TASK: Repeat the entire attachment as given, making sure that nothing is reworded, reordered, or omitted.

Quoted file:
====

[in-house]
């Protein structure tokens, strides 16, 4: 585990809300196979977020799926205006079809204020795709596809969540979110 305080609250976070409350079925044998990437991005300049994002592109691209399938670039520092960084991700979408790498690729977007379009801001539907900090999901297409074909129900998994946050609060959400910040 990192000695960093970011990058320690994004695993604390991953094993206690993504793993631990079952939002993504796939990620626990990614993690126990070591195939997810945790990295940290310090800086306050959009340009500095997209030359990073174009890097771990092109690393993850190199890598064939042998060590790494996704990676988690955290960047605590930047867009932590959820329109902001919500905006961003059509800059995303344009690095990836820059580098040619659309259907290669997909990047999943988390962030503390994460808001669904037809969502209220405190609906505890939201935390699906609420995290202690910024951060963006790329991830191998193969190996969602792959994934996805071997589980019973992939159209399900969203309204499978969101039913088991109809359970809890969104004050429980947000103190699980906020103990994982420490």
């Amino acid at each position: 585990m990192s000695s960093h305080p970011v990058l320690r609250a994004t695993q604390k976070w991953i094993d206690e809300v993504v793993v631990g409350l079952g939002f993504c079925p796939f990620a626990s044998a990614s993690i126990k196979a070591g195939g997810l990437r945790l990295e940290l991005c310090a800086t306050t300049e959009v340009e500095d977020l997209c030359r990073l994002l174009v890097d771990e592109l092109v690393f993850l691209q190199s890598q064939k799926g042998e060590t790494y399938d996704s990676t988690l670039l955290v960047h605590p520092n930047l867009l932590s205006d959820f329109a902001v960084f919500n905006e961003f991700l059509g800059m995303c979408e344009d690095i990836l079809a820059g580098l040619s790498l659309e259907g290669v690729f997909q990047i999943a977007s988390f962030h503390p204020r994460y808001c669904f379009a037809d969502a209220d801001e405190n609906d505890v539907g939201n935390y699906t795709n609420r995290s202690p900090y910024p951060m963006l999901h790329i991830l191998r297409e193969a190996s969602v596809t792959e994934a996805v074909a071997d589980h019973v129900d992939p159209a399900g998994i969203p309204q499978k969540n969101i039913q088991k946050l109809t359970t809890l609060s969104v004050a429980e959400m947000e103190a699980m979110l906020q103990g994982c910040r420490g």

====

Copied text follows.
[in-house]
């Protein structure tokens, strides 16, 4: 585990809300196979977020799926205006079809204020795709596809969540979110 305080609250976070409350079925044998990437991005300049994002592109691209399938670039520092960084991700979408790498690729977007379009801001539907900090999901297409074909129900998994946050609060959400910040 990192000695960093970011990058320690994004695993604390991953094993206690993504793993631990079952939002993504796939990620626990990614993690126990070591195939997810945790990295940290310090800086306050959009340009500095997209030359990073174009890097771990092109690393993850190199890598064939042998060590790494996704990676988690955290960047605590930047867009932590959820329109902001919500905006961003059509800059995303344009690095990836820059580098040619659309259907290669997909990047999943988390962030503390994460808001669904037809969502209220405190609906505890939201935390699906609420995290202690910024951060963006790329991830191998193969190996969602792959994934996805071997589980019973992939159209399900969203309204499978969101039913088991109809359970809890969104004050429980947000103190699980906020103990994982420490």
């Amino acid at each position: 585990m990192s000695s960093h305080p970011v990058l320690r609250a994004t695993q604390k976070w991953i094993d206690e809300v993504v793993v631990g409350l079952g939002f993504c079925p796939f990620a626990s044998a990614s993690i126990k196979a070591g195939g997810l990437r945790l990295e940290l991005c310090a800086t306050t300049e959009v340009e500095d977020l997209c030359r990073l994002l174009v890097d771990e592109l092109v690393f993850l691209q190199s890598q064939k799926g042998e060590t790494y399938d996704s990676t988690l670039l955290v960047h605590p520092n930047l867009l932590s205006d959820f329109a902001v960084f919500n905006e961003f991700l059509g800059m995303c979408e344009d690095i990836l079809a820059g580098l040619s790498l659309e259907g290669v690729f997909q990047i999943a977007s988390f962030h503390p204020r994460y808001c669904f379009a037809d969502a209220d801001e405190n609906d505890v539907g939201n935390y699906t795709n609420r995290s202690p900090y910024p951060m963006l999901h790329i991830l191998r297409e193969a190996s969602v596809t792959e994934a996805v074909a071997d589980h019973v129900d992939p159209a399900g998994i969203p309204q499978k969540n969101i039913q088991k946050l109809t359970t809890l609060s969104v004050a429980e959400m947000e103190a699980m979110l906020q103990g994982c910040r420490g």